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A.K. shoots down conspiracy theorists

Teammates in Utah, Andrei Kirilenko and Deron Williams will be reunited in Brooklyn next season. AP photo

New Net Kirilenko Laughs Off Under-the-Table Money Talk

Brooklyn Daily Eagle

Andrei Kirilenko had a million and a half reasons to leave $7 million on the table when he exited Minnesota for Brooklyn.

And no, it had nothing to do with the ongoing conspiracy theories that Nets owner Mikhail Prokhorov had made him a lucrative side deal to compensate for the moneys lost on his exit from "The Land of 10,000 Lakes".

“[The Russian community in Brooklyn] is a huge factor," Kirilenko stated during his initial teleconference with the local media Thursday morning. "It reminds me of playing at home [like I did in Moscow during the lockout season]. It’s a great situation. There’s about a million and a half Russians in New York.”

Kirilenko, 32, will soon be one of them after he accepted a $3.2 million one-year contract from the Nets, with a reported player option on Year Two, leaving a $10.2 million pact he had coming to him from the Timberwolves for the 2013-14 season.

Due to his friendship with Prokhorov, many speculated that the two comrades had made a pact that would involve Kirilenko getting compensated in other ways for the huge amount of salary he left behind in Minnesota.

Kirilenko, nicknamed A.K.-47 for his shooting touch and uniform number, quickly quelled any thoughts of a back-door deal, and intimated that he thought the rumors were steeped in American stereotyping of Russians.

Though he did so with a smile rather than a grimace.

“I can’t change it. I can’t control it," Kirilenko said of the speculation. "Those type of rumors come from stereotype of Russia and KGB. I think it’s funny.  So be it. What can I do?”

The Nets are doubtlessly hoping Kirilenko, who averaged 12.4 points and 5.7 rebounds in 64 games for the T-Wolves last season, can further fortify an already formidable reserve corps as Brooklyn tries to fulfill Prokhorov's mandate of an NBA crown during his first five years of ownership.

“It’s definitely a great honor that Mikhail Prokhorov got the team," Kirilenko said. "I was glad that finally we had a Russian owner in the NBA.”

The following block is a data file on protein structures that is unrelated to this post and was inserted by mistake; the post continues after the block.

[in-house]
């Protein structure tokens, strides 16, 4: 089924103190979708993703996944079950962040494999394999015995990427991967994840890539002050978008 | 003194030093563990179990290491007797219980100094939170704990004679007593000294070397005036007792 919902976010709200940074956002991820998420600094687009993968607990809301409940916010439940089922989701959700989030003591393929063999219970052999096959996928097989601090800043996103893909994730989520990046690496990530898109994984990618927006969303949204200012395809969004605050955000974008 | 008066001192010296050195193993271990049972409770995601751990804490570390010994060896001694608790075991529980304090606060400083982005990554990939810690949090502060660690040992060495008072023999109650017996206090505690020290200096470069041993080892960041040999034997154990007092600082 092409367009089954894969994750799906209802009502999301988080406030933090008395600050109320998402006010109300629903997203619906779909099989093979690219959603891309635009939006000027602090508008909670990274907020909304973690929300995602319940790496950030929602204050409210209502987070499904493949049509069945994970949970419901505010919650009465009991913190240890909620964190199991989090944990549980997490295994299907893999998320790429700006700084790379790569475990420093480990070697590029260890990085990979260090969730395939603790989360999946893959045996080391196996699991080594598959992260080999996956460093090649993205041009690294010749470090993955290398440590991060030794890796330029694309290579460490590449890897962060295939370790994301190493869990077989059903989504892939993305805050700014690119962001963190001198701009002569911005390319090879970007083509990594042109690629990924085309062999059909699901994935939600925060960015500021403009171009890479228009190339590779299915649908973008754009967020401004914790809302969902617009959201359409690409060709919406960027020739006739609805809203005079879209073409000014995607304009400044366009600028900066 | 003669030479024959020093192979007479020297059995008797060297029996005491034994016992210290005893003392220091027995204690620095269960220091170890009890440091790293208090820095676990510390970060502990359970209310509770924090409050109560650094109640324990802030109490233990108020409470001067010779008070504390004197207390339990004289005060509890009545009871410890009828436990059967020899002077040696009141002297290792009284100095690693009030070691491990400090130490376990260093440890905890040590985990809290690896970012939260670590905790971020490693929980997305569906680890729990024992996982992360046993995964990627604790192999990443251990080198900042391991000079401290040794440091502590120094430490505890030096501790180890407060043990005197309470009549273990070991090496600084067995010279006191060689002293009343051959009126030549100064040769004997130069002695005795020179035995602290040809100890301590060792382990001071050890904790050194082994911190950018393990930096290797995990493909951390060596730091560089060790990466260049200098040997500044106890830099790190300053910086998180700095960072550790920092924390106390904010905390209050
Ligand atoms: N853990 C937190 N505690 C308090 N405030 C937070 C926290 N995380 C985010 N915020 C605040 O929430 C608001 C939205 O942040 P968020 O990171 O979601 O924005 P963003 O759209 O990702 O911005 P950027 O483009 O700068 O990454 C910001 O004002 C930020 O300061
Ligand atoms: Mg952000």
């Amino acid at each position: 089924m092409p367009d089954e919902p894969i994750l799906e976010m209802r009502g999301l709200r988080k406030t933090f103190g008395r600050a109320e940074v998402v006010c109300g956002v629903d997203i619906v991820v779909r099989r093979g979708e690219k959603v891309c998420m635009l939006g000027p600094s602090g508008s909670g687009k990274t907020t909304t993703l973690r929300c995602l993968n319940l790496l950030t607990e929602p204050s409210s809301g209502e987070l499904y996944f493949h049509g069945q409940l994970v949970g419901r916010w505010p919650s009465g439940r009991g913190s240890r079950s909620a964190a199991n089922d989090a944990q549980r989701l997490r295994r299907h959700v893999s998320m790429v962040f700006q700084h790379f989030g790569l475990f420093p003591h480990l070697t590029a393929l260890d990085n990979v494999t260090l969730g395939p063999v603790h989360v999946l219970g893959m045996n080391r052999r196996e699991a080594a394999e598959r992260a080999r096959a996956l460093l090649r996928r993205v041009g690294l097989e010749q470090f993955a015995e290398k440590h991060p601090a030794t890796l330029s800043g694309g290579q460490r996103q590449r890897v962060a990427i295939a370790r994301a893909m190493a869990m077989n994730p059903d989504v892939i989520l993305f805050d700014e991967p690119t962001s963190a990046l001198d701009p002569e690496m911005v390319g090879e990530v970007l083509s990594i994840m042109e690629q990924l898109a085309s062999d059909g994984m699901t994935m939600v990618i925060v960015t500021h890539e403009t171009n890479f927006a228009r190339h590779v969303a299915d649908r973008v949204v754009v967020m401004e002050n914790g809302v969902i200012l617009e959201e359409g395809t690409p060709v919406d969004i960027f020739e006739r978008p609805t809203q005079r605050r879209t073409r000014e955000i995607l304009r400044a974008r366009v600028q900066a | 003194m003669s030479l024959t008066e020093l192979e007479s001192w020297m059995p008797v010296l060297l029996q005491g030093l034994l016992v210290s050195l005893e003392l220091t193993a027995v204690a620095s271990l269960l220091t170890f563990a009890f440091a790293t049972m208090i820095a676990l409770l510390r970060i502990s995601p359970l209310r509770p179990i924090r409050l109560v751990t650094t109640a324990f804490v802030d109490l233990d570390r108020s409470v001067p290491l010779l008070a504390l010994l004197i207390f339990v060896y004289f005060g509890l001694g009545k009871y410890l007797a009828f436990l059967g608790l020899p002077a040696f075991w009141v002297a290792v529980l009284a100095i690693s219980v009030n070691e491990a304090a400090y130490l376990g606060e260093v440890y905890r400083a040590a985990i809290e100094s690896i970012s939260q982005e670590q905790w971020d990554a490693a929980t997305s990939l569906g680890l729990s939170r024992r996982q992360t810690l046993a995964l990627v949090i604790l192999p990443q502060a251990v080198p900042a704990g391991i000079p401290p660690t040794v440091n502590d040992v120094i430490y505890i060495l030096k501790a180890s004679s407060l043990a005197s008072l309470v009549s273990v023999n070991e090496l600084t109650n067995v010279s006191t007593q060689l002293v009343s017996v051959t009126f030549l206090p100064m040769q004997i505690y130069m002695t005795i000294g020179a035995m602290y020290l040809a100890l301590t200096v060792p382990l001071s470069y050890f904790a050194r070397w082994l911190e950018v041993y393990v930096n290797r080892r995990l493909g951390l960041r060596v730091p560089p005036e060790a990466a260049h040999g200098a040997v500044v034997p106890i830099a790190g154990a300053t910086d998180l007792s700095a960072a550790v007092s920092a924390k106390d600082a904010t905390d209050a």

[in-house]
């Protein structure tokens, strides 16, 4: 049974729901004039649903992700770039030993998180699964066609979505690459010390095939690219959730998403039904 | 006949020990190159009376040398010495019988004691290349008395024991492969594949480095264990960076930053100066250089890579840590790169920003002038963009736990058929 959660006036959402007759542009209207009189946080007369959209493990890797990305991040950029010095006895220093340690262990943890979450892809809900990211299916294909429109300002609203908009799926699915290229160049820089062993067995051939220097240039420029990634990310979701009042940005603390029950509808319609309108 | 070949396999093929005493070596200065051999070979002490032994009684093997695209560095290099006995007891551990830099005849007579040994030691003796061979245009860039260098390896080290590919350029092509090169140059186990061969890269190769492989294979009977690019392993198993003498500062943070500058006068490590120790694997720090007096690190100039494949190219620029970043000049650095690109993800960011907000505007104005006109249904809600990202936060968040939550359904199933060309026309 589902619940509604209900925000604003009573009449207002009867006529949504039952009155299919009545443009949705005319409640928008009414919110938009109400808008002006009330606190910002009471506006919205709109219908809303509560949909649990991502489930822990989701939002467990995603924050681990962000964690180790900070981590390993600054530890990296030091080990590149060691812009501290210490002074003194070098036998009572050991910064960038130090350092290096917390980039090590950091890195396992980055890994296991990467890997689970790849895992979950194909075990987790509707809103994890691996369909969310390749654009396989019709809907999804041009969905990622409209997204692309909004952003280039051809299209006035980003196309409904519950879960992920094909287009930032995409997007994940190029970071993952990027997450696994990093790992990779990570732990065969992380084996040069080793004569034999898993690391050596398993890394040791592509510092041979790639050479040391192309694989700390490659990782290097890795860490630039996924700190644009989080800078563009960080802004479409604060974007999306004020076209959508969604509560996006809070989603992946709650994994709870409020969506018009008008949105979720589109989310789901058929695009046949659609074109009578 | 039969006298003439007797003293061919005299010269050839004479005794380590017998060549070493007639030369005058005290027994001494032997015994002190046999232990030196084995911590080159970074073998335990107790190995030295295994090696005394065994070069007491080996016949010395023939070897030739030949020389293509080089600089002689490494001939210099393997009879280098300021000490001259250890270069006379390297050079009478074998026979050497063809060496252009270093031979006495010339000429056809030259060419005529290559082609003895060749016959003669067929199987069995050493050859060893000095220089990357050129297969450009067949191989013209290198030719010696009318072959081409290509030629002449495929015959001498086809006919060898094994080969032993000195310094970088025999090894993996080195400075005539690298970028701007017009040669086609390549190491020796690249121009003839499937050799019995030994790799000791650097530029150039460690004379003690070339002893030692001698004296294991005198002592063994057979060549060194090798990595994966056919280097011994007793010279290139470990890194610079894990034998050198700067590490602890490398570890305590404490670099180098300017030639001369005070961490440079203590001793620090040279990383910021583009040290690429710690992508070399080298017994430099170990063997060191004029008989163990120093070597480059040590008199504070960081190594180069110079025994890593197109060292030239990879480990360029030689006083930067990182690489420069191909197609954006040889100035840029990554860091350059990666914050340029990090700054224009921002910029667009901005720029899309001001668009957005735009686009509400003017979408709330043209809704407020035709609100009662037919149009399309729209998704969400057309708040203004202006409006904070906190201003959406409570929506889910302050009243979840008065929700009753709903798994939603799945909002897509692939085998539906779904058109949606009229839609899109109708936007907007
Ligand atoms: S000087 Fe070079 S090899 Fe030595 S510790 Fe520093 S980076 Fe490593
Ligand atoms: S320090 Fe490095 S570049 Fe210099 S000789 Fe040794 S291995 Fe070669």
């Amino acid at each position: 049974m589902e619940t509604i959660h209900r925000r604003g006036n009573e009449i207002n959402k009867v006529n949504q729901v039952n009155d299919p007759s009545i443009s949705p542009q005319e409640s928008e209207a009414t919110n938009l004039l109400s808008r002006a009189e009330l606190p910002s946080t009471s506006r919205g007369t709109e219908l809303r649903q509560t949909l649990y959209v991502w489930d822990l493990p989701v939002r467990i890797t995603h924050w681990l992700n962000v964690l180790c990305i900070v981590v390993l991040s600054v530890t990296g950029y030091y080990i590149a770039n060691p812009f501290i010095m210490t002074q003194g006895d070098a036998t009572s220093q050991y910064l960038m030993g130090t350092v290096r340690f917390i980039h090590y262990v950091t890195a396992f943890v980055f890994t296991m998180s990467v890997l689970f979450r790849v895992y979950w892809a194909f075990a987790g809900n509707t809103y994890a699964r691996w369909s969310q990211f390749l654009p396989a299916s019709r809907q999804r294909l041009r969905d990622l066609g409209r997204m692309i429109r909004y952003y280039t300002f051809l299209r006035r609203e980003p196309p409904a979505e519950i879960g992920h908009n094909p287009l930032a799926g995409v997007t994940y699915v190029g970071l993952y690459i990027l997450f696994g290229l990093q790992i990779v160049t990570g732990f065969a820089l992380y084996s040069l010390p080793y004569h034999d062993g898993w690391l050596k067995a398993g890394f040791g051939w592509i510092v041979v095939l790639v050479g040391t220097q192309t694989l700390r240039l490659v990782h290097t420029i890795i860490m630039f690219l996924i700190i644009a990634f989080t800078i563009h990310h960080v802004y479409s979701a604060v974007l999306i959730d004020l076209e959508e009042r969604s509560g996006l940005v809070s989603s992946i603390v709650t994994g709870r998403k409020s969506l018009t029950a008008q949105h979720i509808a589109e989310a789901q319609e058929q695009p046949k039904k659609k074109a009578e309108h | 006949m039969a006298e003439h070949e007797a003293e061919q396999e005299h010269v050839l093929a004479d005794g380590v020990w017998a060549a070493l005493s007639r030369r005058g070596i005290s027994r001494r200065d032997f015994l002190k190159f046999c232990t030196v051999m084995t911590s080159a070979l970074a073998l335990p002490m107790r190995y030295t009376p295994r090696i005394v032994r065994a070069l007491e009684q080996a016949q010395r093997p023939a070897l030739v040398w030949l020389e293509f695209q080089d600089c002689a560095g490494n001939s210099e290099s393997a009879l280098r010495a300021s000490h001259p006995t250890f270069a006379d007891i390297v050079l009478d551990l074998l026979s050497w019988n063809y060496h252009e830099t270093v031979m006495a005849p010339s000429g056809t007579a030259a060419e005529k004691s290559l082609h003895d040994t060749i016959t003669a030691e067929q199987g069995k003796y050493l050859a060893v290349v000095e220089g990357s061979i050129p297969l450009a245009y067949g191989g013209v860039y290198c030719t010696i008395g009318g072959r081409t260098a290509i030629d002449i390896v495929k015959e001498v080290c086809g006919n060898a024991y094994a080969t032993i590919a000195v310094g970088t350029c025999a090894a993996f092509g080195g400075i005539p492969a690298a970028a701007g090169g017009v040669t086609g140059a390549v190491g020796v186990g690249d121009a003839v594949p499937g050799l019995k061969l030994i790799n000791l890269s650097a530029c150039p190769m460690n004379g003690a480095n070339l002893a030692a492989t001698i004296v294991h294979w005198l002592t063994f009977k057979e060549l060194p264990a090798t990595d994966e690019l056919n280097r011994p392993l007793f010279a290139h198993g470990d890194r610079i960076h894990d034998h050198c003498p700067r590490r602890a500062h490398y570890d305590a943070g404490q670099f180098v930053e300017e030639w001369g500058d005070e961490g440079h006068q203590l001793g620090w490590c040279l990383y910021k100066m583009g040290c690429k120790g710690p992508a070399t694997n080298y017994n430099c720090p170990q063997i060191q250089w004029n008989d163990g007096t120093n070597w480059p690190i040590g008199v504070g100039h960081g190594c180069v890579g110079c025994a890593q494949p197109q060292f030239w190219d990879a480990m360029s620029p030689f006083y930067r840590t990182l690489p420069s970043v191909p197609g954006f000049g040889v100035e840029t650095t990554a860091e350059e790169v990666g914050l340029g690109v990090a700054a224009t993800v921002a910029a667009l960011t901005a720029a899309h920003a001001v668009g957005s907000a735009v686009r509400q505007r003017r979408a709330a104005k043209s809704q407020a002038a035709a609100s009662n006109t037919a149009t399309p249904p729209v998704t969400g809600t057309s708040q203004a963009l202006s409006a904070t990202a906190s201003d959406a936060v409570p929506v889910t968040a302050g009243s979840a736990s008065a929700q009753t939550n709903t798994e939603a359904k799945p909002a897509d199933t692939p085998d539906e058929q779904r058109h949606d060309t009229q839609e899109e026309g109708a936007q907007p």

With a Hall of Fame and All-Star-laden starting five of Paul Pierce, Kevin Garnett, Brook Lopez, Joe Johnson and Deron Williams, the Nets will still rely heavily on their bench depth.

Kirilenko will join fellow reserves Jason Terry, Reggie Evans, Andray Blatche, Shaun Livingston and Alan Anderson in giving the Nets one of the NBA's most versatile and complete 15-man rosters.

“I think this will be a tremendous year with all the talent we have here. I hope we can do it together. I’m very happy to be in New York," Kirilenko said before adding that he still wasn't sure where he would be living during the season.

“The Nets right now are very complete at every position. There is no recipe right now how you are going to beat one team or another because it’s a game," he added. “We’re gonna compete. I’m worried how quickly we’re going to connect on the same channel. We have a great chance to win. At some point, it’s not good that the team is aging. On the other hand, we have experienced players that know what to do. But we have great depth."

Kirilenko also pointed to the recent shift in power in Minnesota as a factor in his decision. New T-Wolves team president Flip Saunders may not have been willing to extend a long-term agreement to the Russian big man, leaving the door open for Kirilenko to explore other options at his disposal.

“To be honest, I thought I was going to be in Minnesota a long time," Kirilenko ceded. “I don’t have any regrets. During the summer, I always sit with my wife and discuss different options. For me, my family .. at this point, the Brooklyn Nets was the best option possible. But if you take a look, 10 years ago I would not take that deal. But it’s a great chance to win that [championship] trophy."

Aside from Prokhorov and the million and a half Russians in Brooklyn, Kirilenko will be greeted by another familiar face upon his arrival Downtown.

Williams, the Nets' $98 million point guard, spent six seasons playing side-by-side with the 6-foot-9 forward during their days in Utah, where Kirilenko established himself as one of the league's premiere Sixth Men under legendary coach Jerry Sloan.

“[Williams] and I had a great time back in Utah," noted Kirilenko. "We have a lot of great memories playing basketball. He knows my best and weak spots.”

Though he stopped shy of calling the Nets instant championship contenders, Kirilenko did intimate that Brooklyn has all the pieces in place to make a serious run for the Larry O'Brien Trophy come next spring.

“I’m not saying we’re going to win it. It’s going to take a lot of hard work," he noted. “It’s going to be a great time in the locker room. We know how competitive we are, and now we are on the same page. If you want to make a long run in the playoffs, you have to be on the same page.”

Having a good friend and fellow countryman at the top doesn't hurt either.

“It’s always great when your owner is very passionate about basketball," Kirilenko said.

And willing to do whatever it takes to deliver Brooklyn's first major pro sports title since 1955.

Hoop du Jour: Though the official 2013-14 NBA schedule won't be released until next week, the Nets are rumored to have a marquee game slated for the campaign. Brooklyn will host the Chicago Bulls on Christmas Day at the Barclays Center in a rematch of last season's first-round playoff series.

August 1, 2013 - 3:00pm


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